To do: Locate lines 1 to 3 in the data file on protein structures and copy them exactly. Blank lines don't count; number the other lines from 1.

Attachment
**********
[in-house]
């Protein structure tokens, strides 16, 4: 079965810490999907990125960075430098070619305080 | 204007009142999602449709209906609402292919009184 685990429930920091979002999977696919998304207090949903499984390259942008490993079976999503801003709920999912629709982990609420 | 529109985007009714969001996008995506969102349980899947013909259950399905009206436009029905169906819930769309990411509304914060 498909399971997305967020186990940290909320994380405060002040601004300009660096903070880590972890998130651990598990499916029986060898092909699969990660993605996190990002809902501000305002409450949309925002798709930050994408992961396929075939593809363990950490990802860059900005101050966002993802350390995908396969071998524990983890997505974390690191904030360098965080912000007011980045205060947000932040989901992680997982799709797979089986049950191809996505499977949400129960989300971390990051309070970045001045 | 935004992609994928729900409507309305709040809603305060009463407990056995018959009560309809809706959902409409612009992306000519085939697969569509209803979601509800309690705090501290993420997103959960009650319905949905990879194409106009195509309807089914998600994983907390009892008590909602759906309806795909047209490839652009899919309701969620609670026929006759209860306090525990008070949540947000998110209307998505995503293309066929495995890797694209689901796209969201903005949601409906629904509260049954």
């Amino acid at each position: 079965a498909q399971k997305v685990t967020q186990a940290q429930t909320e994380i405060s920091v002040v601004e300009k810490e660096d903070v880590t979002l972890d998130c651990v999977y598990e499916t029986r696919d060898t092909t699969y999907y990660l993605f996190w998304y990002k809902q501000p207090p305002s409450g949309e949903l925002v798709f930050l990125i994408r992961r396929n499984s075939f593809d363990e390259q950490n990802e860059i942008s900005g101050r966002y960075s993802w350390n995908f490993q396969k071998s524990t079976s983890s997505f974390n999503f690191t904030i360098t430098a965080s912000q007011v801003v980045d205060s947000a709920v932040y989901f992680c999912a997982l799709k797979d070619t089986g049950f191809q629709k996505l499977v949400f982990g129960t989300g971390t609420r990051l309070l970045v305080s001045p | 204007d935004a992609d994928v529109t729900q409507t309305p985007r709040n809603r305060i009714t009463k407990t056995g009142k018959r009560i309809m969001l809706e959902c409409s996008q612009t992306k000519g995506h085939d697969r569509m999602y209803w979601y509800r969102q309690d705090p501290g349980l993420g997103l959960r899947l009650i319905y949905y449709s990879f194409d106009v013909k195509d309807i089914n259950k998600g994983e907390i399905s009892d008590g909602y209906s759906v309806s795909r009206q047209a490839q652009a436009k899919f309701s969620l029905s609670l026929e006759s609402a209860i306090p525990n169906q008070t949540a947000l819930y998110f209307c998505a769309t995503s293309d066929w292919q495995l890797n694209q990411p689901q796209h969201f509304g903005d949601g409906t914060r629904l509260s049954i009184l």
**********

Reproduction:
[in-house]
């Protein structure tokens, strides 16, 4: 079965810490999907990125960075430098070619305080 | 204007009142999602449709209906609402292919009184 685990429930920091979002999977696919998304207090949903499984390259942008490993079976999503801003709920999912629709982990609420 | 529109985007009714969001996008995506969102349980899947013909259950399905009206436009029905169906819930769309990411509304914060 498909399971997305967020186990940290909320994380405060002040601004300009660096903070880590972890998130651990598990499916029986060898092909699969990660993605996190990002809902501000305002409450949309925002798709930050994408992961396929075939593809363990950490990802860059900005101050966002993802350390995908396969071998524990983890997505974390690191904030360098965080912000007011980045205060947000932040989901992680997982799709797979089986049950191809996505499977949400129960989300971390990051309070970045001045 | 935004992609994928729900409507309305709040809603305060009463407990056995018959009560309809809706959902409409612009992306000519085939697969569509209803979601509800309690705090501290993420997103959960009650319905949905990879194409106009195509309807089914998600994983907390009892008590909602759906309806795909047209490839652009899919309701969620609670026929006759209860306090525990008070949540947000998110209307998505995503293309066929495995890797694209689901796209969201903005949601409906629904509260049954």
């Amino acid at each position: 079965a498909q399971k997305v685990t967020q186990a940290q429930t909320e994380i405060s920091v002040v601004e300009k810490e660096d903070v880590t979002l972890d998130c651990v999977y598990e499916t029986r696919d060898t092909t699969y999907y990660l993605f996190w998304y990002k809902q501000p207090p305002s409450g949309e949903l925002v798709f930050l990125i994408r992961r396929n499984s075939f593809d363990e390259q950490n990802e860059i942008s900005g101050r966002y960075s993802w350390n995908f490993q396969k071998s524990t079976s983890s997505f974390n999503f690191t904030i360098t430098a965080s912000q007011v801003v980045d205060s947000a709920v932040y989901f992680c999912a997982l799709k797979d070619t089986g049950f191809q629709k996505l499977v949400f982990g129960t989300g971390t609420r990051l309070l970045v305080s001045p | 204007d935004a992609d994928v529109t729900q409507t309305p985007r709040n809603r305060i009714t009463k407990t056995g009142k018959r009560i309809m969001l809706e959902c409409s996008q612009t992306k000519g995506h085939d697969r569509m999602y209803w979601y509800r969102q309690d705090p501290g349980l993420g997103l959960r899947l009650i319905y949905y449709s990879f194409d106009v013909k195509d309807i089914n259950k998600g994983e907390i399905s009892d008590g909602y209906s759906v309806s795909r009206q047209a490839q652009a436009k899919f309701s969620l029905s609670l026929e006759s609402a209860i306090p525990n169906q008070t949540a947000l819930y998110f209307c998505a769309t995503s293309d066929w292919q495995l890797n694209q990411p689901q796209h969201f509304g903005d949601g409906t914060r629904l509260s049954i009184l």